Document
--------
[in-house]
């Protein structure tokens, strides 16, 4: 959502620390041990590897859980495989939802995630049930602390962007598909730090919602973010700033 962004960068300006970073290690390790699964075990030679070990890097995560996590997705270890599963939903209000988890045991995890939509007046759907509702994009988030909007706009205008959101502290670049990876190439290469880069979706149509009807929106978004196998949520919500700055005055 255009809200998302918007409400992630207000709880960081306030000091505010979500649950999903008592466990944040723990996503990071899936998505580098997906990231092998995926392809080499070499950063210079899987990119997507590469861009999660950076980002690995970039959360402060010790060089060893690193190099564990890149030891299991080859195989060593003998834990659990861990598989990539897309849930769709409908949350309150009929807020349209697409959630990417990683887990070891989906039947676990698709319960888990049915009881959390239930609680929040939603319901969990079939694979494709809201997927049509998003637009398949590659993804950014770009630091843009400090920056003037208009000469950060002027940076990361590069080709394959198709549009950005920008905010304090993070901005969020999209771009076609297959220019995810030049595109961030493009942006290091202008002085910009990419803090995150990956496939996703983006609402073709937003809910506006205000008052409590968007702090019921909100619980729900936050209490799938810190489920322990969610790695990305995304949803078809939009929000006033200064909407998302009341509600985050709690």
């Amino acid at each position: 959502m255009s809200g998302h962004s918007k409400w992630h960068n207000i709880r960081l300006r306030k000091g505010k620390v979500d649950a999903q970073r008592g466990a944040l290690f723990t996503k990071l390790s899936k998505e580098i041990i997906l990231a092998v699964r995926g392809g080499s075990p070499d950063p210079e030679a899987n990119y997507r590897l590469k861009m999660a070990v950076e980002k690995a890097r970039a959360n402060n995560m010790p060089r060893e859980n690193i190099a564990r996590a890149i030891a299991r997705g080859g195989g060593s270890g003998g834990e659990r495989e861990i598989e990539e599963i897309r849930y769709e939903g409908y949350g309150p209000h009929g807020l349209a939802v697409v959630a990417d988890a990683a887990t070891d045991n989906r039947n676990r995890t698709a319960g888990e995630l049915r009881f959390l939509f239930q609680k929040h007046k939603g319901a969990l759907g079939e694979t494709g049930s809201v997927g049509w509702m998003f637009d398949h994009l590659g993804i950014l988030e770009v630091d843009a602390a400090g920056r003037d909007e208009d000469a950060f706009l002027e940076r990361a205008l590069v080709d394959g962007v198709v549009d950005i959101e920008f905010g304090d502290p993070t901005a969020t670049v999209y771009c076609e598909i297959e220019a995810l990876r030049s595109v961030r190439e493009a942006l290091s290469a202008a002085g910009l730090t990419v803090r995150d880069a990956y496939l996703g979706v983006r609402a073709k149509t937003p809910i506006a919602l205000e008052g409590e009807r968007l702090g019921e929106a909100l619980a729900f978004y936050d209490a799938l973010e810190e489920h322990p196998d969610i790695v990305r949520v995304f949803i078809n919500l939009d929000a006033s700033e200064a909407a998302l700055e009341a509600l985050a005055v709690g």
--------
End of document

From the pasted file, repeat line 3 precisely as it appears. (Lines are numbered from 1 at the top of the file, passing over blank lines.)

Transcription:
């Amino acid at each position: 959502m255009s809200g998302h962004s918007k409400w992630h960068n207000i709880r960081l300006r306030k000091g505010k620390v979500d649950a999903q970073r008592g466990a944040l290690f723990t996503k990071l390790s899936k998505e580098i041990i997906l990231a092998v699964r995926g392809g080499s075990p070499d950063p210079e030679a899987n990119y997507r590897l590469k861009m999660a070990v950076e980002k690995a890097r970039a959360n402060n995560m010790p060089r060893e859980n690193i190099a564990r996590a890149i030891a299991r997705g080859g195989g060593s270890g003998g834990e659990r495989e861990i598989e990539e599963i897309r849930y769709e939903g409908y949350g309150p209000h009929g807020l349209a939802v697409v959630a990417d988890a990683a887990t070891d045991n989906r039947n676990r995890t698709a319960g888990e995630l049915r009881f959390l939509f239930q609680k929040h007046k939603g319901a969990l759907g079939e694979t494709g049930s809201v997927g049509w509702m998003f637009d398949h994009l590659g993804i950014l988030e770009v630091d843009a602390a400090g920056r003037d909007e208009d000469a950060f706009l002027e940076r990361a205008l590069v080709d394959g962007v198709v549009d950005i959101e920008f905010g304090d502290p993070t901005a969020t670049v999209y771009c076609e598909i297959e220019a995810l990876r030049s595109v961030r190439e493009a942006l290091s290469a202008a002085g910009l730090t990419v803090r995150d880069a990956y496939l996703g979706v983006r609402a073709k149509t937003p809910i506006a919602l205000e008052g409590e009807r968007l702090g019921e929106a909100l619980a729900f978004y936050d209490a799938l973010e810190e489920h322990p196998d969610i790695v990305r949520v995304f949803i078809n919500l939009d929000a006033s700033e200064a909407a998302l700055e009341a509600l985050a005055v709690g």